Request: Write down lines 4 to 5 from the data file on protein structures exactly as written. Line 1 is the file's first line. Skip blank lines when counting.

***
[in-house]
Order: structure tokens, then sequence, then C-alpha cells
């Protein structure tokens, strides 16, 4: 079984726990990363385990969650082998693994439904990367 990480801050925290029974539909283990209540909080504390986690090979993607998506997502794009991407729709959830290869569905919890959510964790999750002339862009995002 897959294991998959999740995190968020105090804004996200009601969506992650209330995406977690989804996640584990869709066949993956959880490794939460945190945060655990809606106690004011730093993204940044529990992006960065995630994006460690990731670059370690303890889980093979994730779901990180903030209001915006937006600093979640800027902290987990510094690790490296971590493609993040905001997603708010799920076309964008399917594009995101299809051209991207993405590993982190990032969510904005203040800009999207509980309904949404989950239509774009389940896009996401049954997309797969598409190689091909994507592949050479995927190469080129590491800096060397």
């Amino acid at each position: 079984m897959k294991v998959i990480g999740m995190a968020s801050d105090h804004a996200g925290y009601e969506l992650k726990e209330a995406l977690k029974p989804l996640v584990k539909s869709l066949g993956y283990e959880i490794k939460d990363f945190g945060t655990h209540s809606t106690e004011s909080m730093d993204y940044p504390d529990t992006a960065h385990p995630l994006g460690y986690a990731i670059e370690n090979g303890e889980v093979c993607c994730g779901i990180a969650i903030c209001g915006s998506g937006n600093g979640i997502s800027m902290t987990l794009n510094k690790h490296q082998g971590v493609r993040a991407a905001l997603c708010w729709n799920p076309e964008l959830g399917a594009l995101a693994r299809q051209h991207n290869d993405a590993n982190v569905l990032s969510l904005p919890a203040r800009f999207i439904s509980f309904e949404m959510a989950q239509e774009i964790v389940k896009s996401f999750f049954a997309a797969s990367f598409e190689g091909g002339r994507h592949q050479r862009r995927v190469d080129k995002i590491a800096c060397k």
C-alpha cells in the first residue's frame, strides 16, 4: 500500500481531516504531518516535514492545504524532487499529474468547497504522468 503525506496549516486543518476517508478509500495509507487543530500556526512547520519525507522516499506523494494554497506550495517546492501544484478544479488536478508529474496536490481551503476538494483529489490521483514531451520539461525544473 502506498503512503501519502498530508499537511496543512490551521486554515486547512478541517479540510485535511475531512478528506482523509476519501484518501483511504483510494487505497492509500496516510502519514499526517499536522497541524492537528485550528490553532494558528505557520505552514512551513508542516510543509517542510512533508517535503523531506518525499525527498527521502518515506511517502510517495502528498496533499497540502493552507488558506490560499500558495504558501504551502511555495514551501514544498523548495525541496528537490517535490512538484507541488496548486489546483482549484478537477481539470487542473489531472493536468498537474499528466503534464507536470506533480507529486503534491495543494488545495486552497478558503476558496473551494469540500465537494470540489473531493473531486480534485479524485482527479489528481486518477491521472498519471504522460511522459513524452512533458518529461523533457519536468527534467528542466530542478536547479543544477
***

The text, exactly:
């Amino acid at each position: 079984m897959k294991v998959i990480g999740m995190a968020s801050d105090h804004a996200g925290y009601e969506l992650k726990e209330a995406l977690k029974p989804l996640v584990k539909s869709l066949g993956y283990e959880i490794k939460d990363f945190g945060t655990h209540s809606t106690e004011s909080m730093d993204y940044p504390d529990t992006a960065h385990p995630l994006g460690y986690a990731i670059e370690n090979g303890e889980v093979c993607c994730g779901i990180a969650i903030c209001g915006s998506g937006n600093g979640i997502s800027m902290t987990l794009n510094k690790h490296q082998g971590v493609r993040a991407a905001l997603c708010w729709n799920p076309e964008l959830g399917a594009l995101a693994r299809q051209h991207n290869d993405a590993n982190v569905l990032s969510l904005p919890a203040r800009f999207i439904s509980f309904e949404m959510a989950q239509e774009i964790v389940k896009s996401f999750f049954a997309a797969s990367f598409e190689g091909g002339r994507h592949q050479r862009r995927v190469d080129k995002i590491a800096c060397k």
C-alpha cells in the first residue's frame, strides 16, 4: 500500500481531516504531518516535514492545504524532487499529474468547497504522468 503525506496549516486543518476517508478509500495509507487543530500556526512547520519525507522516499506523494494554497506550495517546492501544484478544479488536478508529474496536490481551503476538494483529489490521483514531451520539461525544473 502506498503512503501519502498530508499537511496543512490551521486554515486547512478541517479540510485535511475531512478528506482523509476519501484518501483511504483510494487505497492509500496516510502519514499526517499536522497541524492537528485550528490553532494558528505557520505552514512551513508542516510543509517542510512533508517535503523531506518525499525527498527521502518515506511517502510517495502528498496533499497540502493552507488558506490560499500558495504558501504551502511555495514551501514544498523548495525541496528537490517535490512538484507541488496548486489546483482549484478537477481539470487542473489531472493536468498537474499528466503534464507536470506533480507529486503534491495543494488545495486552497478558503476558496473551494469540500465537494470540489473531493473531486480534485479524485482527479489528481486518477491521472498519471504522460511522459513524452512533458518529461523533457519536468527534467528542466530542478536547479543544477